A special mention has to go to Natasha and Josh for their gift to me of a beautiful jar of homemade plum jam – with plums from the garden and all. The perfect topping for these fruity little tarts.
Ingredients (makes 6-8 small tarts)
400g puff pastry (or follow the quantities and method here) 4-5 eating apples Half a lemon 2 tsp soft brown sugar 1 egg, beaten
2 tbsp plum or apricot jam
Method 1. Preheat the oven to 200C/180C fan/Gas Mark 6. Roll your pastry out to about half a centimetre thick. Using either a pastry cutter or a small bowl and a knife, cut out rounds of pastry and lay onto a baking tray lined with baking parchment. You want the size of the pastry circles to be a little bigger than the height of the apples. Pop into the fridge while you prepare the apples.
2. Cut the apples into thin slices and toss in the brown sugar and the juice of half a lemon.
3. Arrange the apple slices on top of the pastry circles, overlapping in the middle. Brush a little egg around the edges of the pastry and bake for 8-10 minutes until the pastry has puffed up and the apple has started to caramelise.
4. While the pastries bake, heat the jam gently. Use a pastry brush to dab the melted jam over the top of the baked tarts.
Serve warm from the oven with vanilla ice cream, or leave to cool and have with a steaming hot mug of tea.
There is something utterly intoxicating about the smell of fresh pesto: the fragrant scents of basil and pine nut oil, mixing with the heady smell of garlic and the pungency of parmesan is enough to drive me c-razy. I really think I could eat an entire batch with a spoon, straight from the blender container. Spread it on some toasted sourdough and top with cherry tomatoes: divine. Stir it through fresh pasta and sprinkle with extra parmesan: I’m in food heaven. Obviously you can use whatever pasta you like – fresh egg pasta from the shop or just dried store-cupboard pasta. But if you’re feeling like a real treat then you can follow my recipe for homemade pasta dough. I cut the pasta on the thinnest setting, because it reminds me of the fresh pasta that my parents would always buy from a local Italian deli when we had fresh pesto for dinner, and that makes me happy.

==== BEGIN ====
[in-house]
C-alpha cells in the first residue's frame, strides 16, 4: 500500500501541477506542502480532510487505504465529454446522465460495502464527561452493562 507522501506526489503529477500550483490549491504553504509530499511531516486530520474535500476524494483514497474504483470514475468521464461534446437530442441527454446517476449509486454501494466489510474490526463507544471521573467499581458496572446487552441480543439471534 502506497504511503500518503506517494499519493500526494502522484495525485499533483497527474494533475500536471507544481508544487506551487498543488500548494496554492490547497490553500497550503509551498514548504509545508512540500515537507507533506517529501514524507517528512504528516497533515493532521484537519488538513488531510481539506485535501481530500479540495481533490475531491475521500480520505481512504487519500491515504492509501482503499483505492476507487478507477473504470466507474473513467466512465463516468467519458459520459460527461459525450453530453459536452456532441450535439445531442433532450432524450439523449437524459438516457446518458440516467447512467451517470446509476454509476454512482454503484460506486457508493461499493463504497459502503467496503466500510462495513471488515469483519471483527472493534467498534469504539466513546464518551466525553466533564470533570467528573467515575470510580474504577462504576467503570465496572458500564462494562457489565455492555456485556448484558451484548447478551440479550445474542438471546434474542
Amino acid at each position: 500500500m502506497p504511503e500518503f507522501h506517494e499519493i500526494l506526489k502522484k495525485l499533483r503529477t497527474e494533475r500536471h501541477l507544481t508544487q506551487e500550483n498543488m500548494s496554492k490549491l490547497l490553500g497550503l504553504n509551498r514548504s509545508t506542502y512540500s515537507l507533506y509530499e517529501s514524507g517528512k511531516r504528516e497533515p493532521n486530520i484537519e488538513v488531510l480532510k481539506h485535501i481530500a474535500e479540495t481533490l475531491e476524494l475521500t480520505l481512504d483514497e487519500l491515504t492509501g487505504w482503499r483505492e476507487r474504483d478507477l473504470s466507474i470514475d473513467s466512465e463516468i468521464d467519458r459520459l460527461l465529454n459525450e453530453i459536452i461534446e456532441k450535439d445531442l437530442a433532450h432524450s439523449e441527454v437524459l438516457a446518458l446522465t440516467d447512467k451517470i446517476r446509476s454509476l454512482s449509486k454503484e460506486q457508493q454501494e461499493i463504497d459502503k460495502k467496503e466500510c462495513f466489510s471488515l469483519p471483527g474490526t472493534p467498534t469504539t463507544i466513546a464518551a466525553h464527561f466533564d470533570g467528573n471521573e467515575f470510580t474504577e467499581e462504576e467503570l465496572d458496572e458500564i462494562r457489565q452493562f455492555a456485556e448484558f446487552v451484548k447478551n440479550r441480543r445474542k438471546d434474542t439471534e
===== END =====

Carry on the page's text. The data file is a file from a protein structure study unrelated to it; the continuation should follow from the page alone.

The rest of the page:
To call this a recipe is really a gross exaggeration. We’re basically grabbing a pile of ingredients and letting the blender do all the work. I’ve given you the rough quantities that I used in our pesto on Sunday, but there’s no right answer here and it can change from batch to batch. This is my mum’s recipe and her classic answer to a question about quantities is “some”, which tells you all you need to know about making pesto. You can make your pesto personal to your own taste by adjusting the amounts of all the different flavours after the first blend. You can even go fancy and toast the pine nuts or add other green leaves like rocket, but in my opinion this is the best version of pesto. Ever. Keep it simple folks.